Nigerian naira has been through many changes. Over the years, new denominations came and went away, as the rate of naira to the U.S. dollar grew more and more unsteady. In the past decade, however, Nigerian notes and coins have acquired a more consistent look, and we want to show you the key elements that make naira special and protect it from forgeries. Check out these pictures of Nigerian currency.
Naira replaced the pound as Nigerian national currency in 1973. While initially there were banknotes for 50 kobo (1/2 of 1 naira), 1, 5, 10 and 20 naira, due to large inflation, in time, notes for 50, 100, 200, 500 and 1000 naira were introduced. There were also coins for 1/2, 1, 5, 10, 25 kobo. However, they soon became obsolete, and coins for 50 kobo, 1 and 2 naira were issued instead.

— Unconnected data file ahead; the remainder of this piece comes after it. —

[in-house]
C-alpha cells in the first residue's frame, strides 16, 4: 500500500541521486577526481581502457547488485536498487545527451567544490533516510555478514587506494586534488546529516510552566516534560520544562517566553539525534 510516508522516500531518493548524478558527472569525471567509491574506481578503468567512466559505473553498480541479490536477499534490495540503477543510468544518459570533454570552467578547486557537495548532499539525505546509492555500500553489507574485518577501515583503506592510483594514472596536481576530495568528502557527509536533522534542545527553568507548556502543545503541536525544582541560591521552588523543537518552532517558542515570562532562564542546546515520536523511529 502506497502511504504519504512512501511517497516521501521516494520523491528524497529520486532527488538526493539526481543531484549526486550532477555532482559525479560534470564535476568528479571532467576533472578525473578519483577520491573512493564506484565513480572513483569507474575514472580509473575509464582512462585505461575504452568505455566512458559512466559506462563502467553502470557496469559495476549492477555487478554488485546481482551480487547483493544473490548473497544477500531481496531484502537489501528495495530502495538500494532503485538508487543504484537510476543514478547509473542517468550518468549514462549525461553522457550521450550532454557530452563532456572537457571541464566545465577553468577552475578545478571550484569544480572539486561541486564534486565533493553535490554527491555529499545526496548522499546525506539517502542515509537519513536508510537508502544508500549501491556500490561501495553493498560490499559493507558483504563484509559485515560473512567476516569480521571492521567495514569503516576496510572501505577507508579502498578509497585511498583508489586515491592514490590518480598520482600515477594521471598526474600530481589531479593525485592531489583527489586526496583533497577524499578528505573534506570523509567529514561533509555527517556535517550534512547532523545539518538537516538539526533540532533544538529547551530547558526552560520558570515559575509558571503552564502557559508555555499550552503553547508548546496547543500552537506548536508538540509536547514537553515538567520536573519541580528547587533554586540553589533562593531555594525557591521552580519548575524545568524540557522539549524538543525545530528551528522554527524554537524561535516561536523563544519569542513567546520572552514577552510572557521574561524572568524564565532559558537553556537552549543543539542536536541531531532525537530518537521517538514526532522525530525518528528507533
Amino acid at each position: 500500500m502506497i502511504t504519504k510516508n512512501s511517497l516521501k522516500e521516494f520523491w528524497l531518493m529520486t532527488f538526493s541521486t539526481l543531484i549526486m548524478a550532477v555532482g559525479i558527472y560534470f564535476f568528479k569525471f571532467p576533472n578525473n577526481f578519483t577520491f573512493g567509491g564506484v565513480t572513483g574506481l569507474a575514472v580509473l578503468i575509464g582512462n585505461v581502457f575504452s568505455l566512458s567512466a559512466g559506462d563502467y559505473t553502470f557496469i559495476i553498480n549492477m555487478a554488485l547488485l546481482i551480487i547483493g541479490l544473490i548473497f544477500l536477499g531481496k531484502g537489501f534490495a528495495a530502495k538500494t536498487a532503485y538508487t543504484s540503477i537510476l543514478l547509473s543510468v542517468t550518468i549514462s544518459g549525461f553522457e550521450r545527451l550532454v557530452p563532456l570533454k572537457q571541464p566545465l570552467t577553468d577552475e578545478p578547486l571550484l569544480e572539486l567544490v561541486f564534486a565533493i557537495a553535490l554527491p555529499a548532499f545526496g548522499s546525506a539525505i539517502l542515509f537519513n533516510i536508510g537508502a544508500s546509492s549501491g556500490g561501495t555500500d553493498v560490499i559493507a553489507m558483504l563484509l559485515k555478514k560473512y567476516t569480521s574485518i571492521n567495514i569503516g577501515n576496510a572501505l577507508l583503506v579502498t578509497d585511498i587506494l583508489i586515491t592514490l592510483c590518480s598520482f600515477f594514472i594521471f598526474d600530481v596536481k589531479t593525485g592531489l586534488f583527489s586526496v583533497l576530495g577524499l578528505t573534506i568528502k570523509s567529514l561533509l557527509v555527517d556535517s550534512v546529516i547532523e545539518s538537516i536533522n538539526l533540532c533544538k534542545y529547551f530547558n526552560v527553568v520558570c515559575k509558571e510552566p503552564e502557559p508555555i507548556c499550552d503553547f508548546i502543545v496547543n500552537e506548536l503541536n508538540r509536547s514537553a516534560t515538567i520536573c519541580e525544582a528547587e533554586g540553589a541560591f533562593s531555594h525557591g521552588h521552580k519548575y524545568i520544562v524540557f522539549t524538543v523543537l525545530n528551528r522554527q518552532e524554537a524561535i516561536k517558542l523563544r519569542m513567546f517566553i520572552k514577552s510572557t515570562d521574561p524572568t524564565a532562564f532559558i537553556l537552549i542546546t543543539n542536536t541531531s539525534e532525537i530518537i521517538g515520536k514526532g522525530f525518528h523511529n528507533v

In 2008, there was supposed to be a redenomination of the naira, where 1 new naira would equal 100 new naira. However, Umaru Musa Yar'Adua (Nigerian President, 2007-2010) decided not to use it. There were also thoughts of converting some of the smaller denominations into coins, but that also did not happen. Central Bank of Nigeria (CBN) is thinking about adding a 5000 naira bill.
Right now, coins for 50 kobo, 1 and 2 naira, as well as notes for 5, 10, 20, 50, 100, 200, 500 and 1000 naira, are currently in circulation. Let’s take a closer look at their features.
Nigerian currency coins
The smallest coin (by denomination) is the 50 kobo coin. It is 24.5 mm in diameter and shaped as a 12-sided polygon. The material used in making it is nickel. On one side, you can see the Nigerian Coat of Arms, the words ‘Federal Republic of Nigeria’ along the inside and the year it was minted written in. The reverse side has maize cobs and the ’50 kobo’ value.